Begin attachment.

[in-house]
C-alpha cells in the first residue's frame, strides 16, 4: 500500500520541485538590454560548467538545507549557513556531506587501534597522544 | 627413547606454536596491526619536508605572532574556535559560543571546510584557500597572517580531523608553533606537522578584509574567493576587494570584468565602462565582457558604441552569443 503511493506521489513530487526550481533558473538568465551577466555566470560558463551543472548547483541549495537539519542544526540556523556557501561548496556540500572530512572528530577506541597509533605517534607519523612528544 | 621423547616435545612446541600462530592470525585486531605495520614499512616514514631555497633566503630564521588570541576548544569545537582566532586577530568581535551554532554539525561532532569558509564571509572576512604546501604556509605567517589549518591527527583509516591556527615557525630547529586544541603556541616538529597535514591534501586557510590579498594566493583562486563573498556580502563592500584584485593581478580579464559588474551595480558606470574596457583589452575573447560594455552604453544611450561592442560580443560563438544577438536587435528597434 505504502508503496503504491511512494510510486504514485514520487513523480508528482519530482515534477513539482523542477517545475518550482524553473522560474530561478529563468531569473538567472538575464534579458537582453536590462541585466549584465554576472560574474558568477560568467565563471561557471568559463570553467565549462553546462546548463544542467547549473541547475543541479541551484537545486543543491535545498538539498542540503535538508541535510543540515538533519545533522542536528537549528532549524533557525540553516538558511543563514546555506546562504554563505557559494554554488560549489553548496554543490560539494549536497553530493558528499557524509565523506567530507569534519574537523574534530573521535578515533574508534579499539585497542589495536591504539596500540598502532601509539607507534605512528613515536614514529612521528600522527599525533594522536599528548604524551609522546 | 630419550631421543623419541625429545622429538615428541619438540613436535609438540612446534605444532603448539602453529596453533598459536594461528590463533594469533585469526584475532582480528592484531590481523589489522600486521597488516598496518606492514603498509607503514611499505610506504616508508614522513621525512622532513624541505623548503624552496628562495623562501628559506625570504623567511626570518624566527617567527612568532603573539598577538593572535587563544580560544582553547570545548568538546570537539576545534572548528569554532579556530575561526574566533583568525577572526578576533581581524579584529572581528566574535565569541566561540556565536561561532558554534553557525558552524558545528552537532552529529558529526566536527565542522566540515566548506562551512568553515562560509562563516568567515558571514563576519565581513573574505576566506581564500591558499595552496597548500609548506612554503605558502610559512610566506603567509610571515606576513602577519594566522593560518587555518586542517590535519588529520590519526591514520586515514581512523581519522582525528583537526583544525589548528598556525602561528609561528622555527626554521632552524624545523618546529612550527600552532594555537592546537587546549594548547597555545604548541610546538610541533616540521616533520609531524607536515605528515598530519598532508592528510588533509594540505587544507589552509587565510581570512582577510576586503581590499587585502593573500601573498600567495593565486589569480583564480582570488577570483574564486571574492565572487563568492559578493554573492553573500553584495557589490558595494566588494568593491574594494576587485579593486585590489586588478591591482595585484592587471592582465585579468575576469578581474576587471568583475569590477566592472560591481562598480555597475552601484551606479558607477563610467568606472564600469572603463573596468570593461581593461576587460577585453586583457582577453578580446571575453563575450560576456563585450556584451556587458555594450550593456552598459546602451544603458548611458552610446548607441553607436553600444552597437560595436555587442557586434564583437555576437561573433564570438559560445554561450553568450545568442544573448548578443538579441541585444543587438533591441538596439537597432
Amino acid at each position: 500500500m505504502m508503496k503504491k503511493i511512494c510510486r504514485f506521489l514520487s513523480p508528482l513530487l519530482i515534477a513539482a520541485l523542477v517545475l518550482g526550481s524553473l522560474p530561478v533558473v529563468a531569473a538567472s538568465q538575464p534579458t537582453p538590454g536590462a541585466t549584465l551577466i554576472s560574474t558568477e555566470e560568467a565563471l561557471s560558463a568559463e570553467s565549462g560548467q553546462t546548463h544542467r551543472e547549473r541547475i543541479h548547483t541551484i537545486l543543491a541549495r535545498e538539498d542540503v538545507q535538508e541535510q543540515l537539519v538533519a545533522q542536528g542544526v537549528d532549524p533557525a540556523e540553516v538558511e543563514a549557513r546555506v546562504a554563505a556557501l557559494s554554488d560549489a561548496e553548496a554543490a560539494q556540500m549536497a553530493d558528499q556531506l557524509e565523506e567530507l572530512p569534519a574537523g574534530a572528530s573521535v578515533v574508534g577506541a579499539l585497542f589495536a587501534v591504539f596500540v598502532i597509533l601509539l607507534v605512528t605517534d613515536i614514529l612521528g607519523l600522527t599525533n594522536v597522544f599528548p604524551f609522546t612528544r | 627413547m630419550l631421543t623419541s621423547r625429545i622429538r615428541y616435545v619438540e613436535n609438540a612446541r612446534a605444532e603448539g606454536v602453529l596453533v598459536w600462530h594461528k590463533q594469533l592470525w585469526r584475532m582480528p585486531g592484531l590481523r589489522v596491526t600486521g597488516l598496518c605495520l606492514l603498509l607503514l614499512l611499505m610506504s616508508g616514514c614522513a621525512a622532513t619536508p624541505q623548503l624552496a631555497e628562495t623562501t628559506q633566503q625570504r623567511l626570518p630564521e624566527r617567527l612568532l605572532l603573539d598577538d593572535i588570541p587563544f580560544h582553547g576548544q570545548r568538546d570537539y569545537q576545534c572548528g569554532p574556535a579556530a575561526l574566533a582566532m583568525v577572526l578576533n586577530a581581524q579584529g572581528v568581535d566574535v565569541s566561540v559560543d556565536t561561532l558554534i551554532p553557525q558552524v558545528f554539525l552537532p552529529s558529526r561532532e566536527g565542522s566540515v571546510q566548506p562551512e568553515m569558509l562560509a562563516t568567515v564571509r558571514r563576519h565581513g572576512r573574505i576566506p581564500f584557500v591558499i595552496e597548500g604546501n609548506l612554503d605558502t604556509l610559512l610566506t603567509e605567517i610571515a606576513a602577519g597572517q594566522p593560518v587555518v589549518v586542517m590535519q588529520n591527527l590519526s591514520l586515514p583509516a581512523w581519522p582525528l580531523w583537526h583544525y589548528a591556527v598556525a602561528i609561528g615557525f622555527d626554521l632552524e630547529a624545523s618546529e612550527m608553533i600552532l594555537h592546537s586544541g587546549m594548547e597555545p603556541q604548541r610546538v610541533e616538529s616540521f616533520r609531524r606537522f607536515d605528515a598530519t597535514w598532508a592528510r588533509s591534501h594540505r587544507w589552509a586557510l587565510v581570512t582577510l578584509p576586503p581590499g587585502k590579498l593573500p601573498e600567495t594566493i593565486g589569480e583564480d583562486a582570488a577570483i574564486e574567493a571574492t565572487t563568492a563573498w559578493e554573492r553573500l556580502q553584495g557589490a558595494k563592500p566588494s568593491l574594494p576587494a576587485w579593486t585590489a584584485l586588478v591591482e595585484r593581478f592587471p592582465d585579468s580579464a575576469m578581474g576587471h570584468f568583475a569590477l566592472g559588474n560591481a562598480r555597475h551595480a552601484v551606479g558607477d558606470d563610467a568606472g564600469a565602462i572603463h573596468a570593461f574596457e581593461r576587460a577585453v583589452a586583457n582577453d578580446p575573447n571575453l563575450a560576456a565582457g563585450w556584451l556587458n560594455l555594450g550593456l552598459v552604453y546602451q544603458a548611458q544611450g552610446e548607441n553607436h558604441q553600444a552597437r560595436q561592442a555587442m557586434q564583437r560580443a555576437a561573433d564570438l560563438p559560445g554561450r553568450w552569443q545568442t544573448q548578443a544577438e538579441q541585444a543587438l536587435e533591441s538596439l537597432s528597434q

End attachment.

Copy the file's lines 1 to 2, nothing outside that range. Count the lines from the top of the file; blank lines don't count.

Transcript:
[in-house]
C-alpha cells in the first residue's frame, strides 16, 4: 500500500520541485538590454560548467538545507549557513556531506587501534597522544 | 627413547606454536596491526619536508605572532574556535559560543571546510584557500597572517580531523608553533606537522578584509574567493576587494570584468565602462565582457558604441552569443 503511493506521489513530487526550481533558473538568465551577466555566470560558463551543472548547483541549495537539519542544526540556523556557501561548496556540500572530512572528530577506541597509533605517534607519523612528544 | 621423547616435545612446541600462530592470525585486531605495520614499512616514514631555497633566503630564521588570541576548544569545537582566532586577530568581535551554532554539525561532532569558509564571509572576512604546501604556509605567517589549518591527527583509516591556527615557525630547529586544541603556541616538529597535514591534501586557510590579498594566493583562486563573498556580502563592500584584485593581478580579464559588474551595480558606470574596457583589452575573447560594455552604453544611450561592442560580443560563438544577438536587435528597434 505504502508503496503504491511512494510510486504514485514520487513523480508528482519530482515534477513539482523542477517545475518550482524553473522560474530561478529563468531569473538567472538575464534579458537582453536590462541585466549584465554576472560574474558568477560568467565563471561557471568559463570553467565549462553546462546548463544542467547549473541547475543541479541551484537545486543543491535545498538539498542540503535538508541535510543540515538533519545533522542536528537549528532549524533557525540553516538558511543563514546555506546562504554563505557559494554554488560549489553548496554543490560539494549536497553530493558528499557524509565523506567530507569534519574537523574534530573521535578515533574508534579499539585497542589495536591504539596500540598502532601509539607507534605512528613515536614514529612521528600522527599525533594522536599528548604524551609522546 | 630419550631421543623419541625429545622429538615428541619438540613436535609438540612446534605444532603448539602453529596453533598459536594461528590463533594469533585469526584475532582480528592484531590481523589489522600486521597488516598496518606492514603498509607503514611499505610506504616508508614522513621525512622532513624541505623548503624552496628562495623562501628559506625570504623567511626570518624566527617567527612568532603573539598577538593572535587563544580560544582553547570545548568538546570537539576545534572548528569554532579556530575561526574566533583568525577572526578576533581581524579584529572581528566574535565569541566561540556565536561561532558554534553557525558552524558545528552537532552529529558529526566536527565542522566540515566548506562551512568553515562560509562563516568567515558571514563576519565581513573574505576566506581564500591558499595552496597548500609548506612554503605558502610559512610566506603567509610571515606576513602577519594566522593560518587555518586542517590535519588529520590519526591514520586515514581512523581519522582525528583537526583544525589548528598556525602561528609561528622555527626554521632552524624545523618546529612550527600552532594555537592546537587546549594548547597555545604548541610546538610541533616540521616533520609531524607536515605528515598530519598532508592528510588533509594540505587544507589552509587565510581570512582577510576586503581590499587585502593573500601573498600567495593565486589569480583564480582570488577570483574564486571574492565572487563568492559578493554573492553573500553584495557589490558595494566588494568593491574594494576587485579593486585590489586588478591591482595585484592587471592582465585579468575576469578581474576587471568583475569590477566592472560591481562598480555597475552601484551606479558607477563610467568606472564600469572603463573596468570593461581593461576587460577585453586583457582577453578580446571575453563575450560576456563585450556584451556587458555594450550593456552598459546602451544603458548611458552610446548607441553607436553600444552597437560595436555587442557586434564583437555576437561573433564570438559560445554561450553568450545568442544573448548578443538579441541585444543587438533591441538596439537597432